The Algona Upper Des Moines from Algona, Iowa on October 10, 1894 · Page 4
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The Algona Upper Des Moines from Algona, Iowa · Page 4

Algona, Iowa
Issue Date:
Wednesday, October 10, 1894
Page 4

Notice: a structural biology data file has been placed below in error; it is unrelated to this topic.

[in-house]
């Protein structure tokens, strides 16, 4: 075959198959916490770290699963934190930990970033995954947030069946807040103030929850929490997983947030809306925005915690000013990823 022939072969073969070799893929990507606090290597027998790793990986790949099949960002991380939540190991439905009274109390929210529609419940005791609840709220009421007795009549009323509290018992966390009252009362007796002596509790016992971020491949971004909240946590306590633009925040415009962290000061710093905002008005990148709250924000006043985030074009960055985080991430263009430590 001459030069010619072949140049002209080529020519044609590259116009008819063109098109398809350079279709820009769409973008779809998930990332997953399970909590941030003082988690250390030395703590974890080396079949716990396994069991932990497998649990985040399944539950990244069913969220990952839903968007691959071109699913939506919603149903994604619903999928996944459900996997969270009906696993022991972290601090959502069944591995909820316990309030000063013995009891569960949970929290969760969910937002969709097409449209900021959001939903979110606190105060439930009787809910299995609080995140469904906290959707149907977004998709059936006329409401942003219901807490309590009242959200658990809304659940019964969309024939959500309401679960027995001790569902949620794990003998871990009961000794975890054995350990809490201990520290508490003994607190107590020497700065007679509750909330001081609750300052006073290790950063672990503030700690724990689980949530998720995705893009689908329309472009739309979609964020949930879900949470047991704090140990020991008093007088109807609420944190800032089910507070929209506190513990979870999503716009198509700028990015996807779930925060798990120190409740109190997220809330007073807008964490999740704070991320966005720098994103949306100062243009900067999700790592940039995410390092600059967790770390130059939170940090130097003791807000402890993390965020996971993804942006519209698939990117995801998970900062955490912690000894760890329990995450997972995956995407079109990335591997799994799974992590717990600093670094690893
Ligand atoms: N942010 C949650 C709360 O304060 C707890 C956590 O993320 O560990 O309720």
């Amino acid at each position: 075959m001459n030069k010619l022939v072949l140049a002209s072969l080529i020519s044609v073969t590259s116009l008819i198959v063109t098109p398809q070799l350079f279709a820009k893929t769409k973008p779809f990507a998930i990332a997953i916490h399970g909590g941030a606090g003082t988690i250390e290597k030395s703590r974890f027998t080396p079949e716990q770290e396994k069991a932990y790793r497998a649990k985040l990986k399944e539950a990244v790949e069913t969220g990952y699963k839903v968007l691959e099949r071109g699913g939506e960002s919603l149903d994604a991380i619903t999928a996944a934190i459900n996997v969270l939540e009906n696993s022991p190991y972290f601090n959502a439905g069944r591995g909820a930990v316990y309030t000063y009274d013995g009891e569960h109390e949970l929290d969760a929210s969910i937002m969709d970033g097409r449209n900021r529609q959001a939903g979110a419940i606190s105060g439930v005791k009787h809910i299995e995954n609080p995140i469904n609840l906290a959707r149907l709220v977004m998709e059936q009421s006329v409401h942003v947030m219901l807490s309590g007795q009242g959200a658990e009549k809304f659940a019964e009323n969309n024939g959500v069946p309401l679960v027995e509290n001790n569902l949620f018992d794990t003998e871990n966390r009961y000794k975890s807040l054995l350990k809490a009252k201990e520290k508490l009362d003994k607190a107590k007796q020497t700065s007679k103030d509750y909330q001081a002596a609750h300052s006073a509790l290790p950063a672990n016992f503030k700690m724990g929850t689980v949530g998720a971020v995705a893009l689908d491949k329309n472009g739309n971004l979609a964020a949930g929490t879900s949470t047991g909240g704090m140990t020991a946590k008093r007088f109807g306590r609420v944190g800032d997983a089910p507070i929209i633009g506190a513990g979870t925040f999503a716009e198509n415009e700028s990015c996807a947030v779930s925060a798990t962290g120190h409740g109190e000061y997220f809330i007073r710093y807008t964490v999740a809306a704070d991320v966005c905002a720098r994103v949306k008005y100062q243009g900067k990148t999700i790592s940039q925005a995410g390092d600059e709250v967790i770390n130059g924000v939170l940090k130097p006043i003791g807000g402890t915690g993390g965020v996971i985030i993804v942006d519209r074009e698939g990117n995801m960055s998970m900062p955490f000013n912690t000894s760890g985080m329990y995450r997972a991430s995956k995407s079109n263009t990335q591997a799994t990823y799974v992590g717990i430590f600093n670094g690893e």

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UPPttlt DES MOIN1S! AMOKA, IOWA, WEDNESDAY, OCTOBER 10, 1804 R-r,;«3s £•'-/>/"'•> : a* A 16 Subscribes: , ,.11.66 Kiutfiidntha...... , 75 KtnfSB S&ofiths.o.. 40 Bffitw afifr address at above rates. "bf draft, tadney ofder, express ower, „! note at our risk. S of advertising Sent on application, STATE TICKET. .... ....W. M. MoS'AlttiAwD .0. Q. McOAftTH* JOHN S, HSnniow al ...... . ...... MH*OH Attdr&ey Sti»rem« Judges fcMiroad Cointnissioner ........ 0. L. DAVIDSON *< iCierk Sttpf ette court. ... .......... 0. L; JONBS Beporter Supreme Court. . . . ..B. I. SAtusoER CONGRESSIONAL. • Congressman, Tenth District.. J. P, DotitVER JUDICIAL. jfadge, Fourteenth District.... W. B. QCARTON COUNTY. Recorder ........................ M. P. RANDAL Clerk of Courts ........... . ...... ...B. F. GROSE County Attorney ..... ..... ..... J.O. RAYMOND Auditor.,. ..... . ................. F. D. CALKINS _„_„.„_„ J H. 0. HOLLBNBAOH . Supervisors .............. 1 LBANDER BARTON. EASILY ANSWERED. Gov, Boies asks if be is wrong in Ms— " Conclusion that a protective tariff, ns distinguished from a .revenue tariff, can have but one legitimate purpose, and that is to increase the selling price of the products of the business protected." Of course he is -wrong. When the McKinley law went into effect Gov. Boies and his followers were challenged to point out the rise in prices and failed. But the McKinley law had a marked effect nevertheless. It shut out ac', -tJOrding to the first treasury report -over $100,000,000 of foreign made goods which had been competing with the American article in the American market. That meant $100,000,000 more business for the American factories, and Gov. Boies can see, as every other • man can, that the mere addition of such a volume of trade is'in itself a big item even if prices remain stationary or should be slightly reduced. OLIVER "WENDELL HOLMES. The death of the last of the famous New England literary galaxy removes a genial humorist, a writer of some rare poems, a brilliant essayist. He was 85 years of age. His lines were cast in pleasant places. In the medical profession he ranked high and did work of lasting merit. In conv'ersa- " lion all the delightful qualities of his --writings were manifest. He was a • charming companion, a popular lyceum lecturer, a successful man. Of his poems he valued "The Chambered Nautilus" most highly. "The Last Leaf" is a beautiful blending of humor and pathos, and is said to have been .Lincoln's favorite poem. There is no one among American literary men to fill the place* of the genial autocrat. A PLAIN LIFE. The street arab, who refused to believe that Jay Gould was in a certain .restaurant because he had only one piece of pie by his plate, presented a widely accepted standard of measuring success. David Swing in . bis life presented its contrast. He was easily the leading preacher of his time in the west. His salary enabled him to enjoy all the luxuries the world affords. Buying a little farm on Lake Geneva he contented himself with caring for his trees and plants during the months of his vacations. He traveled but little in his later years and looked • forward with eagerness to getting to his rural home and putting in his eight hours a day of solid work. With all v,..his opportunities and all his study of ' -what makes for health and happiness .became to accept John Bur rough's rule of conduct for himself: "Muscular labor brings .it's recompenses. You relisb your sleep and your victuals. I :bave as much comfort in being tired as in any thing else, Sometimes I take a Jong walk just for the pleasure it'll be -when I get back to sit down—it's such -,-.»luxury." People who have to toil long for the two piece of pie chance in life, Those to whom it comes gradual- 'ly'cpme baojTto " plain living and high , fl?l»e Iowa world's fair commission : ijjre back *3,60Q which was not used of the ,p|ftte appropriation. —,— f The flock Island road is building a reservoir near Guthrie Center to be 500 feet long, 125 feet wide, and 10 feet high. The t company proposes to have a water supply the next fry season, -The Pee Moines Capital says of Pol" 1 JJes Mpines speech! "Poliivfr's always apropos, It is never far _,,„,,. ?J e relates fevp itBecflotes. He f»ye f mart things in such a homely way .and eappresses a troth BO plainly that the vljiten^r jfpn&ers why be hftd not thought of '""* " " "loajePfJBepMoines BolJlyfr. He has be papltol, that el* yeSiW-pf fiatididate the benefit 6f sd eieaf cut 7i£6Wfil an article. Mt. fttrlon& has Stated what Mr. Bake* 6tan3s fo'r so that ids who funs teajr read, and we believe the Coui-lef 6wes it to its democratic readers to let theto know why they should vote toff their candidate. ; A Stiller coufity ttah tried to collect cyclone ihSurahce on a horse that died of Wind Colic. ^ David S. Hill has accented the nomination fol 1 governor in &ew York and will run against ex-Vice President Morton, Hie Cleveland wing threaten to bolt. A hew phase is developed in the attempt to have A. E. Kidd, the Spencer pill rnan, pardoned by Gov, Jackson, After County Attorney Parker gave his reasons for asking for the pardon flnd sent his resignation to the Supervisors, Kidd, thinking that the matter was settled, came out with a lot of Violent charges against Parker, The result is that Parker proposes now to have Kidd punished if he can, and Gov. Jackson has taken two mouths to consider the matter. Kidd is likely to go to prison yet. Dolliver got as much applause at Des Moines as McKihley did. ] Eugene and Mrs. C. A. Schaffter will continue the Eagle Grove Gazette, We are glad to see the former re-enter newspaper work and the latter remain in it. FISHIM TRIP. iK-^[ttvrxy -I'M -33-" T"J J-ny™,^ jv-j.:, I^a^r-K--™ &pm^,,4uafiiw ^Clw' i» jJ i*-i . _* i 4-1 > t Ja > •£ w/i i f.ft.Wy'-!, "y ' If I could let myself down the back stairs of the centuries a few minutes to lay the finger of control upon the thinker who framed a saying that has become adage, I would perform the chameleon act and have this dropped into the books of quotation and into the stolen treasure of literary thieves; when the gods would destroy a fellow they have disinterested friends cau- dle his top-knot with good advice. 1 1 1 > Burrell said he would hate to make a voyage in a ship having the name Spaarndam— it was a bad omen to go down to the sea in a ship having a silent curse on the end of its name— then he gazed a moment on the spume of a billow that had laid its white cap on the yellow sand and asked me if I thought the mermen, who loaf in the valleys of the ocean, wore mutton-chop whiskers, and if the mermaids wore pal- pltators under the dorsel fin? Then he polished the kindness of the moment by advising me to board a fishing smack in the morning and give half a day to catching sea trout— said he would go along— Bernard Murphy of the Vinton Eagle said he would go too, and he laughed a shrill, dry laugh of sympathy for the sea trout— Byron Webster said he would go. and go he did. But Murphy never exposes himself to sunrise, and he was not noticeably present. Ralph Robinson of the Newton Journal, a good and pensive man, gave a doxology flirt to that dogmatic blue eye of his and said he would be with us, and he was. Bob Moore of the Ottumwa Democrat said he was not ready to be embodied in sea fiction, and Harvey Ingham of the Algona UPPER DBS MOINES decided to do his fishing on land. 1 1 1 1 All this came of being advised. That Thursday morning there was a fog coming landward from the frontiers of the sea. At a distance it seemed to rest above the water like a huge bundle of gray curtaining that had been tossed pell-mell out of the sky. Pour of us stood on the shore among the holes of the sand fleas and waited for the row boat to come and take us to the fishing smack that stood a half- mile oft shore in the ragged mist. The breakers dashed in one after the other with a blue splurge and a carbonic acid 'sizzle as they slid back into the briny basin or sank into the shore sands. The roller that came with thejtallest crest and the mightiest impulse brought the yawl ashore, and the captain of the smack was with the oarsmen. That captain was a study: spare- faced, of sallow hue, with the shine of bronze on his high cheek bone— a gray-eyed Yankee with hands as hard and rough as a corn cob— hair of a yellowish brown with a white tinge that betokened a crust of salt— a gleam in his look that danced when he saw a big silvery wave lashing and crashing in the sun with a shadowy trough behind it. We took our seats and put off with the next heavy sea, and in a few minutes were along-side the fisher boat. It was a quick and cheap scramble that landed us on deck. Taking stools by the rail we called a fisher boy and were provided ''with books and lines, the hooks baited with live sea crabs that squirmed ' barbed steel touched them, en we fished for trout, The fog had gone away with the wind. The sun was shining. Our lines punctured the fluctuating water through plaits of gold that danced with the motion of the waves. This little ship was short in the waist and blunt in the stem, and absorbed every motion of the sea that -.throbbed frpni Labrador or the Azores. I sat firmly upon my stool, And Ralph Robinson, sat in front of me at the same rail, and our eyes bored the sea in spots at the same time. Those waters— beautiful. but pf guohi savage de- celt, Tfcey were bjue and black, silver and gr&y, green and white, now scattering into a thousand hues in the effervescence of the supreme glQry spilling the seeds of gold, a»d BOW sinking into shadows that descend to the depths and chambers where the sea- anemone puts forjth it? buds of pale flame, TJ, B ship out from shpre abo^ three mUes apij was teeing up the Jersjy poas> j re & every mosftent th,et I was befog jig, «J fee, «>», Ralph Robinson's he guessed the fish were getting whereupon 1 leaned my chin Wer the Fail and began pfffducintf & tfcitigcfiptl&fi of the dissylablo Europe I which became a chorus when Ralph Robinson hung his chin and fed the fish, with tears in hid eyes and a shudder In his voice after each ejaculation. The anguish ran fK>m one to the other of us and the ship tacked up the Jersey coast. Burrell leaned against the main mast under the shoulder of-mutton sail and smoked a cob pipe. The sea gull gave a creaking cry as of a hinge protesting against its rust, and Byron Webster was the first man to land a fish. It Was a blue ray or skate, a fish that looks like an amphibious bat, The skate lifted itself by its fail-like pectoral fins and gazed into the face of its captor with a pitiful expression. This fish does not make a delicate covering for toast, like the autumn quail, and Webster dumped it back into the Water. While Ralph Robinson continued his rather free interpretation of the dissyliable and the fish were fed with the stout breakfast with which he had fortified himself for the voyage. When he struck a real staccato passage the tears would tumble down his cheeks and I responded feelingly for the benefit of the trout. Burrell's hair curled and he un- reefed the wild laugh he procured last year, in the great New England pie belt when he was traveling with "Dick" Richardson of the Davenport Democrat, and the blonde heathen rolled on the deck while the risi- bles perambulated his ribs. But Ralph and I were not frivolous. We looked tearfully into each other's faces, and although I did not feel funny I wondered if the whale wore a look of anguish when he unloaded Jonah. And still we sat by. the rail and apostrophized Europe through the course of three fluent hours, the waves danced silver and purple and gold, the wind fluted a song from the Bahamas, and the little ship tacked up the Jersey shore. BEY. 0, BROOKS TRIED FOB LYITO. The Baptist Church nt Llvermore Turns Him Out First and Then Tries Him— Ho Is Acquitted.' The sequel to the story of the trouble between Algona's one-time pastor, Rev. C. Brooks, and the new pastor at Livermore, said to have arisen over the latter's love for his own singing, which delayed religious services, is given by the Gazette in full. It seems that Eev. Brooks was turned out of church first. Now he has had a trial, and has apparently come out ahead. The Gazette says: The trial was called at the Methodist church last Monday afternoon, and the deliberations of the council lasted till the small hours of the morning. Some of the measures used by Rev. Brooks' accusers were abominable and' utterly unworthy of anybody claiming to have a spark of sympathy or brotherly love in their hearts; yet he combated the evidence, single handed, and was acquitted. No member of the church who was pressnt rose to offer a word in his defence, but his accusers were out in full force, many of them fighting bitterly for his defeat. Outside the church the whole community would rise in a body to render him any: honorable assistance, but their good .will was of no avail, as no outsiders were allowed to bring in evidence on any point, and Rev. Waite of the Presbyterian church, J. C. Bergen, and E. N. Rackliff, who were summoned by Rev. Brooks to testify, were requested to retire; one good brother remarking that they did not want any pVesbyterianism at their church trial. Seven members were chosen by Rev. Brooks and seven by the church as a council, or advising board, as advising is as far as their authority extends, and even when a man is found innocent by them it does not compel the church to receive him back. The church made strenuous efforts to secure men that they knew were prejudiced against Rev. Brooks, even going so far as to get Rev. Bodenham, a former pastor here who had had trouble with him. Only five men, however, were on hand as council. It was decided that one man should speak for each side. Rev. Pearce spoke for the church and Rev. Brooks for himself. But so eager were his accusers to be heard that a number of them spoke, and it was necessary for the moderator in very reproving terms to restrain Dr. Baker's enthusiasm, who was on his feet several times. So absurd were some of the charges brought against Rev. Brooks that he was even accused of having influenced the publication of articles in this paper in his behalf, and it was intimated that he had paid well for it. To which we wish to reply right now that when an editor requires money to induce him to speak in. 'de- fence of the character of a man' so well known by us ail as Rev, Brooks, he is indeed depraved, and the community should see that his place is filled by someone having a few sparks of genuine manhood and courage about him, The case was finished the next day, and articles were drawn up by the council acquitting Rev. Brooks of the charge, but incorporating references to plder matters, reproving both sides, and is to the effect that the council did not think it proper for a church to exclude a minister without the advice of a council, that it was irregular in its proceedings, that the charge of falsehood was too severe a term to apply to what they considered a careless state' roent, ana that the spirit shown toward the accused was not good. On the other band, they thought Rev, Brook? bad done wrong in annoying Rev. Pearce, and that he was not warranted in persisting in a statement which they thought be had hastily wade, Therefore, they advised that Bey, Brooks ROT knowledge that he bad made, mistakes [got acknowledge that he had lied., as has been reported], and that he apolp* gi?e an,d cease unRoying. They 'also advise that the church rescind action and restore him to HELP FOR THE STHKMN, , with, Plenty pj ty al Jbe toiwft 'flwwbr ' to nil v&sfajm* The Methods fifflt>lofred in lofta and Minnesota Pttfnish Something 1 of a Contrast A'Corresdohderit at Gertnatiia is Opposed to County Action—Some of the Insutance in Union. The action taken iii Minnesota in relief of the sufferers in the late cyclone contrasts somewhat with what lias been done thus far in Iowa. Two counties were struck there, and in a couple of towns the damage was greater than anywhere on the Iowa line. But there was no such disparity in losses as there has been in activity shown in the work of relief. In Minnesota Gov. Nelson has appointed a relief commission and last Wednesday issued the following proclamation: To the People of Minnesota! Another great calamity has befallen the state.. The counties of Mower and Fillmore have been visited by a cyclone, resulting in the loss of life and the destruction of a large amount of property in its path. A large nuniber of people lost their homes and all their, worldly possessions, and are in need of, assistance .to provide them with shelter for the coming winter. Now therefore, I, Knute Nelson, "governor of the state of Minnesota, do hereby appeal to all liberal and public-spirited citizens, to all municipalities, and to all religious and benevolent institutions to take steps towards securing contributions for the relief of the prevailing distress. ., I hereby appoint the following state commission, authorized to receive contributions of money and supplies, and to expend and disburse the same: P. H. Kelly, St.Paul; Harvey W. Blown, Minneapolis; Harry W. Tjamberton, Winona:. John Frank, LeRoy, C. L. West, Austin. .... In testimony whereof, I have; hereunto set my hand and caused the great seal of the state to be affixed thereto th^g third day of October, A. D. 1894. KNUTE NELSON, Governor. The Pioneer Press in reporting the matter says: " F. P. Brown, J. J. Furlong and John French, the committee that has been soliciting aid for the cyclone sufferers, .went to Minneapolis yesterday and had a conference with C. A. Pillsbury and members of the local fire relief committee there. The great need of the people, they say, is lumber to build bouses for the winter. Enough has been secured to begin the'work, but a large amount additional will be required, as about one hundred buildings were destroyed." , . • Opposes County Action. The following communication was received from a subscriber in Germania last week too late for publication. Its suggestion about private aid is good^ but its objection to county aid is sufficiently answered by the action 'of the state of Minnesota, which has considered the storm sufficiently unusual to warrant state aid. Webster county, we are informed, gave $2,000 to the Pomeroy sufferers: To the Editor: The suggestion in the last issue of your paper, in connection with the urgent circumstances of bringing a suitable relief to the sufferers from the late cyclone, to have the county supervisors adjust those losses from the county funds would in some instances, perhaps, prove to be an ex- oedient and practical way, especially where the facility of immediate need is the essential. Fortunately that is not the case here, as far as this county is concerned, as the relief corps and others have preliminarily provided the necessities which require immediate attention. But although no one might question the authority of the county board of supervisors to use the county's money in an extraordinary way when need calls for it, the utility of introducing such a method systematically may yet be considered unsettled, And would it not deprive those from a pleasant and sacred duty who, so to speak, are watching for an opportunity to show their sympathy to suffering fellowmen by restoring materially to their possession some of the means.of happiness, comfort, and necessities of life, and which partial reimbursement they have within their grasp? We know there are laboring people and mechanics, for instance, who will take the earning for a portion of a day's work or more and give it to this cause. Farmers who chance to be short of money may tajce to the market so many bushels of grain, the money of which will approximate the amount which be probably would give if he bad the money deposited. And others, well-to- do people, may satisfy their benevolent disposition by selecting for the purpose denominations to most any unlimited figures, Committees should be formed at once anywhere in the county with an executive control, at Algona, for instance, and through these the help should flow in rapidly and sufficient. The reality of the situation is an appeal to anyone, Some Insurance In Union. Union township was about the only one to have any tornado insurance. Ed, Donovan says the following amounts have been awarded there; Geo, Boevers, fl.OOO; M. Scbenok, |726; 0, Da«, 1170,90; Chas. Coofc, $40; Cbas, Beglemeyer, «S2; H. Bailey, $16; Wm. poods, 116; B, Anderson, $35; Ed. ":.,; $t&, As a mmple of the sustained, Myron Sohepos estl* », w ;" - 'r - bi l ta8»W?«« he ,„ _ $4,<$0< I» orchards, fences, trees and such things the tyssss cannot he estimated. , o, ?, mum Ht p. Were Quakers and be was educated in the denominational schools Of that society, He also attended the Iowa state university, ffom which institution he graduated in 1880. He entered upon the practice of law soon afterwards, which he has followed ever since. He came to Log Angeles in the boom days of 1887, and was more fortunate financially than moat of the tenderfeet of that period. Mr. Dorland was a republican until that party in Iowa refused to fulfill its pledge to adopt a system of prohibitory laws, When he bc-came an earnest advocate of the formal'tob of a third party. He was one of the active workers and prominent spewkui's in the campaign for the constitutional amendment in Iowa, and helped to mould the Sefttimeflt that demanded and obtained a vote of the people of Iowa tin prohl* bitiOn at a non*partisan election. He is treasurer of the prohibition County central committee, and has delivered more temperance speeches in this county within the last year than any other man in the party, He is an fable and effective speaker and att untiring worker for prohibition. He is eminently qualified for the position of attorney general. IN THIS NEIGHBORHOOD.; West Bend will bond for water works, Elmore got a town well at 110 feet deep. J. P. Dolliver spea.ks at Cylinder Oct. 16, and at West Bend Oct. 17. The Iowa Improved Stock Breeders' association will hold its 21st annual meeting at the agricultural college at Ames on Oct. 18 and 19. The Champion says: Russian thistles are reported to be growing and maturing to perfection in the gravel pit of the Milwaukee railway east of Whittemore. Hampton Recorder: Bellton did not get near enough to the front at Milwaukee to win money. He has evidently gone wrong, for the heats were not trotted faster than 2:20. Eagle Grove Gazette: M. Divers and son, .Byron Divers of Byron, Wis., were guests of C. K. Carter .and family last week. They left the latter part of the week for Algona to visit there. The programme for the Northwestern Iowa Teachers' meeting to be held at Waterloo November 8-10, is being issued from the office of Supt. Sabin. It is quite lengthy and the meeting promises to bo a great success. Erametsburg Reporter: W. B. Quarton has been.appointed by. Gov. Jackson to fill out the unexpired term of Judge Carr. He will don the ermine robe Oct. 13. This is as it should be and will only hasten the induction of Mr. Quarton to the office of judge by a few months. The Bancroft Register says: 'M. DeL. Parsons has a two and 'one-balf column articlfib in THE UPPER DES MOINES this week giving some of the reasons why all should vote for Baker. We hope all Kossuth democrats will read the article and reflect, remembering that Baker is the man they turned down a loyal democrat to endorse. West Bend Journal: John Nylen bad an accident last week in bis slaughter house at Whittemore that very nearly cost him his life. He was helping to dress a beef and some of the tackle by which it was hoisted gave way and fell on him, injuring him so badly that for several days his right arm and lower limbs were paralyzed. Dr. Bachman is attending him. An important decision has just been rendered by Superintendent of Public Instruction Sabin at Den Moines. Samuel Fallon of Webster county has two boys who have been going to school in Fort Dodge. The county superintendent decided that as Fallon lived in the country outside of the independent school district, he could not have the advantages of the schools without pay. J. Fred. Myers referring- to the cyclone sufferers says: We note that each county is providing ways and means for the survivors. This is as it ought to be. Unless the calamity is so great that it cripples an entire county, so that state and general aid is needed, every county should appropriate enough of public funds, supplemented by private subscriptions, to enable the unfortunates to get another start in life. The Fort Dodge Messenger compliments Algona's new pastor: Among the changes in which Fort Dodge is the most interested are those of Rev, Brown and Rev. Kennedy v who have been transferred to Sioux City and Algona respectively. Both pf these gentlemen together with their estimable families have won the respect and confidence of all whom they come in contact with, Emmetsburg Reporter: We notice with pleasure that Rev, Robt. Bagnell, formerly of Algona, has been assigned by the M, E. conference to the church at this place, He is a fluent talker, an energetic worker, and above all imbued with love for the Master's work, During bis two years' pastorate at Algona the membership of the church was increased by nearly eighty, the greater number of whom were added by his individual effort. The Reporter gladly welcomes him and his estimable family to this city. Livermore Gazette: P, R. Crose, Elmer Hawitt, Selmer Holmes, and Nick Ray took a team and went to Algona last Sunday, where Mr. Ray goes to work in the Parish &Frise bard ware store. Mr. Crose went on to Burt to see his family, and the balance of the boys went to Armstrong looking up jobs °f threshing. Parish & Prise, by the way, will find Mr. Ray to be a very efficient man in their hardware store, one that they can trust implicitly, competent to show up the merits of their wares in their best Ugh?, and and obUsfiPir to customers, Alexander Jotjpstone, the mind reader who was at Algpna several years 8go, lately performed, & teat; at Pubuaue that beats, all previous records, The Journal describes it; A gittae bid a preioriPtioji writte; M.iebel, aw Mr. _„,.„. the committee over the 1 it. Remaining bjind' the pregeripto info a £F.S;A, q r |B, m the n, by route an<i fee THE GOSPEL ON WHEELS* A Store! Method of Dispensing Good Works—Chft&fei Catf No. Three And Its Mission. E. H. Slagle Was a Visitot to It, and iri: in & Readable Article fells Us All About It. To the Editor.' Ohe evefeing last- week 1 had the pleasure of examining a model church on wheels, t satin, one of ; the pews, stood behind the pulpit, and even put my hand on the bible^ btft having 1 ofc by Wananmker suit (t mean Bissel suit) and my cap labeled P. 0. DVand R. M, S., I felt somewhat out of place in this fine church. N The church Deferred to is what is known as Chape) Car Number Three, and is owned and operated by the American Baptist Publication society. It is a beautiful railroad car; 70 feet in length, with all modern appliances for comfort, and safety. On the outside are the words "Chapel Car Number Three,"" "Glad Tidings." Car No. 1 is called the "Evangel," and car No 2."Emahuel." The first was built and' donated to the Baptist society by John D. . Rockafeller and other wealthy New York gentlemen, and the second"by contributions from the Baptist denominations. Car No. 3 is a model church. It will seat 160 people, has an elegant organ donated by the Estey Organ company, is carpeted and. well lighted. It is finished in polished oak and looks as- though it had never seen dirt, political, moral, or earthly. Boston W. Smith, manager, took me behind the scenes, as it were, and showed me bow thoughtful the builder and donator, Mr. Wm. Hills of New York City, was- when he gave orders for its construction. You open a door back of the pulr- pit and enter an elegant library ana office, furnished with books, magazines,, and papers.' A large oak writing desk and easy chair look inviting indeed. To the left of the library are two- berths, the same as those in sleeping cars. Just back of it you open a door and are ushered into a modern kitchen, ' furnished with a steel range and cooking utensils. Spring chicken, etc., are supplied by agriculturists along the , route of travel. But we are not through the church yet. There is a wardrobe, bath room, and another small room which might be used for a variety of purposes, but of course preachers don't smoke and cinch would be out of the question, . Now we, want to know .what this moving church is for. One object, doubt-, less, is to do away with ; moving so many preachers. All they, do when people get dissatisfied with their pastor . is to move the church away, pastor and all, and move another church and pas-.' tor in. The primary object, however, ia to take the gospel to those who live •' in small towns where there are no church privileges; to distribute bibles and religious literature; to organize.: Sunday .schools and churches where an opportunity, might not otherwise be ... given. Mr. Smith, known as "Uncle Boston," who manages the "Glad Ti-. dings" car, told me that people often drove from 25 to 30 miles to hear a sermon preached in the car. Of course' they are benefited morally and spirit- ' ually, and go home supplied with bibles, if they had none before, good pa- , pers and tracts. The car is thrown open part of the day for a reading room for railroad men or anyone who desires.. to use it as'such. Much good has been done in these car churches, and more are building. The day is not far distant when people will not have to attend church; the church will come to them. If they tire of it, side track it. If they tire of the preacher, ship him. The church may suffer a wreck once in ; a while, but many suffer wrecks that are not on wheels. The railways may be stingy, but they haul these churches all over the United States free of charge, which is surely generous. More anon. : E. H. SLAGLE. DEATH OF T. B. LOOKWOOD. The San Jacinto, Cal., Register Gives a Full Report of the Death of an Old-time Algonlan. •Thos. Lockwood died at San Jacinto, . Cal,, Sept. 21, of nervous prostration and heart failure, aged 58 years. The Register says: Mr, Lookwood passed quietly away Friday, at 12:15 p, m., after only three •weeks serious illness, At the beginning of bis illness he was removed from bis hotel, the Jan Jacinto, 'to a cottage on First street, where be was carefully nursed by his wife and* son Charles, and many kind friends. His condition seemed extremely morbid from the first, and frequently he longed for death to relieve him of bis sufferings. He declared that he would die, and refused medical treatment un» til just at the last, when he accepted medicine at the earnest solicitation of his family and merely to gratify them. His physician, Dr, B. A. Wright, attributes Mr. Ijockwood's death to weak heart forces which were inherited, and which superinduced nervous prostra^ tion, The funeral services were held Saturday, at 10 a. m., at the cottage, Rev, J. P. Ralstin officiating. A large number of friends gathered to pay a last tribute of respect- Mr. Ralstin spoke many words of hope and consola* tion, tp the sorrowing family and friends, and during the service read scriptural passages wherein, a better life is promised after death, The in* terment took place in the San Jaointo cemetery at 11 o'clock, Mr. kookwopd wftsone of San Jaointo's pioneer citi', zens, having come to the valley in 1886, during the promising days pf the bpom, He came from Algona, Iowa, with his family, consisting of wife apd SOB, who remaiR to mourn his loss; In, }88T he built the Sao Jaointo hotel, ajid in jsw erected a haedsome residence on his _ his residence amopg us Mr Lookwopd prove,d himeeif citizen, and -p,